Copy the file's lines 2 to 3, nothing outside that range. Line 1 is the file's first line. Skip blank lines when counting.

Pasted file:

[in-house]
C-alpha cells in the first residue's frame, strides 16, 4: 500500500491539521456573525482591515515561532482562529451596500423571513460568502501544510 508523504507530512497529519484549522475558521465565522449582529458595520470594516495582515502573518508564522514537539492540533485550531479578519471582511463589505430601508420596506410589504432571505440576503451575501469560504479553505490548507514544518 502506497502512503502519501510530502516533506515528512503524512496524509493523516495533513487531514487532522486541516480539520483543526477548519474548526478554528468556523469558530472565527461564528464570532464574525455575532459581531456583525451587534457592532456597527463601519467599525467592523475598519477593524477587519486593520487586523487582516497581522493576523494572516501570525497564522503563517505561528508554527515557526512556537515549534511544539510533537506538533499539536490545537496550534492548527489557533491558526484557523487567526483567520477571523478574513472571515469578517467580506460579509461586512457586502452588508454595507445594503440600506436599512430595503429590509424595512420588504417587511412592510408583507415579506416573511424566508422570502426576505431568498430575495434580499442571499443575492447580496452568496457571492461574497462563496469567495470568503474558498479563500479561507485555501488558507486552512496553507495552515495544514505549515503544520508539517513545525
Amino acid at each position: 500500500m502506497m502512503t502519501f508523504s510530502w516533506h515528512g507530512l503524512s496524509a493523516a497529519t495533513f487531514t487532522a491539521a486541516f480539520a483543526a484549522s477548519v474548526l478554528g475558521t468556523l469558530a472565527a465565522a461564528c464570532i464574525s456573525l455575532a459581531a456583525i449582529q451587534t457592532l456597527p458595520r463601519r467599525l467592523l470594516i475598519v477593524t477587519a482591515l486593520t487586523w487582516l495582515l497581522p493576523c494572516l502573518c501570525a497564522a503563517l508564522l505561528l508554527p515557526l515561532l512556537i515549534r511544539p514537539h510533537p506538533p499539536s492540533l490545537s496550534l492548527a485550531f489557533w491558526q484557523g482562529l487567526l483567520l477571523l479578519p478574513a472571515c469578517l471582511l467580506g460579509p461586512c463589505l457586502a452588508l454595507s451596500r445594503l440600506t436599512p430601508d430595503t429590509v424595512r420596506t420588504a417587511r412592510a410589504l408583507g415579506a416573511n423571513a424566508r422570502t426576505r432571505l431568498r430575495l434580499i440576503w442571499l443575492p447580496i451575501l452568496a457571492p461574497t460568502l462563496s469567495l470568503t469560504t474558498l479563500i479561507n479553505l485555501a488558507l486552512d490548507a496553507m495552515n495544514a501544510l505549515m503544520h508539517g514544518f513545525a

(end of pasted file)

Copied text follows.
C-alpha cells in the first residue's frame, strides 16, 4: 500500500491539521456573525482591515515561532482562529451596500423571513460568502501544510 508523504507530512497529519484549522475558521465565522449582529458595520470594516495582515502573518508564522514537539492540533485550531479578519471582511463589505430601508420596506410589504432571505440576503451575501469560504479553505490548507514544518 502506497502512503502519501510530502516533506515528512503524512496524509493523516495533513487531514487532522486541516480539520483543526477548519474548526478554528468556523469558530472565527461564528464570532464574525455575532459581531456583525451587534457592532456597527463601519467599525467592523475598519477593524477587519486593520487586523487582516497581522493576523494572516501570525497564522503563517505561528508554527515557526512556537515549534511544539510533537506538533499539536490545537496550534492548527489557533491558526484557523487567526483567520477571523478574513472571515469578517467580506460579509461586512457586502452588508454595507445594503440600506436599512430595503429590509424595512420588504417587511412592510408583507415579506416573511424566508422570502426576505431568498430575495434580499442571499443575492447580496452568496457571492461574497462563496469567495470568503474558498479563500479561507485555501488558507486552512496553507495552515495544514505549515503544520508539517513545525
Amino acid at each position: 500500500m502506497m502512503t502519501f508523504s510530502w516533506h515528512g507530512l503524512s496524509a493523516a497529519t495533513f487531514t487532522a491539521a486541516f480539520a483543526a484549522s477548519v474548526l478554528g475558521t468556523l469558530a472565527a465565522a461564528c464570532i464574525s456573525l455575532a459581531a456583525i449582529q451587534t457592532l456597527p458595520r463601519r467599525l467592523l470594516i475598519v477593524t477587519a482591515l486593520t487586523w487582516l495582515l497581522p493576523c494572516l502573518c501570525a497564522a503563517l508564522l505561528l508554527p515557526l515561532l512556537i515549534r511544539p514537539h510533537p506538533p499539536s492540533l490545537s496550534l492548527a485550531f489557533w491558526q484557523g482562529l487567526l483567520l477571523l479578519p478574513a472571515c469578517l471582511l467580506g460579509p461586512c463589505l457586502a452588508l454595507s451596500r445594503l440600506t436599512p430601508d430595503t429590509v424595512r420596506t420588504a417587511r412592510a410589504l408583507g415579506a416573511n423571513a424566508r422570502t426576505r432571505l431568498r430575495l434580499i440576503w442571499l443575492p447580496i451575501l452568496a457571492p461574497t460568502l462563496s469567495l470568503t469560504t474558498l479563500i479561507n479553505l485555501a488558507l486552512d490548507a496553507m495552515n495544514a501544510l505549515m503544520h508539517g514544518f513545525a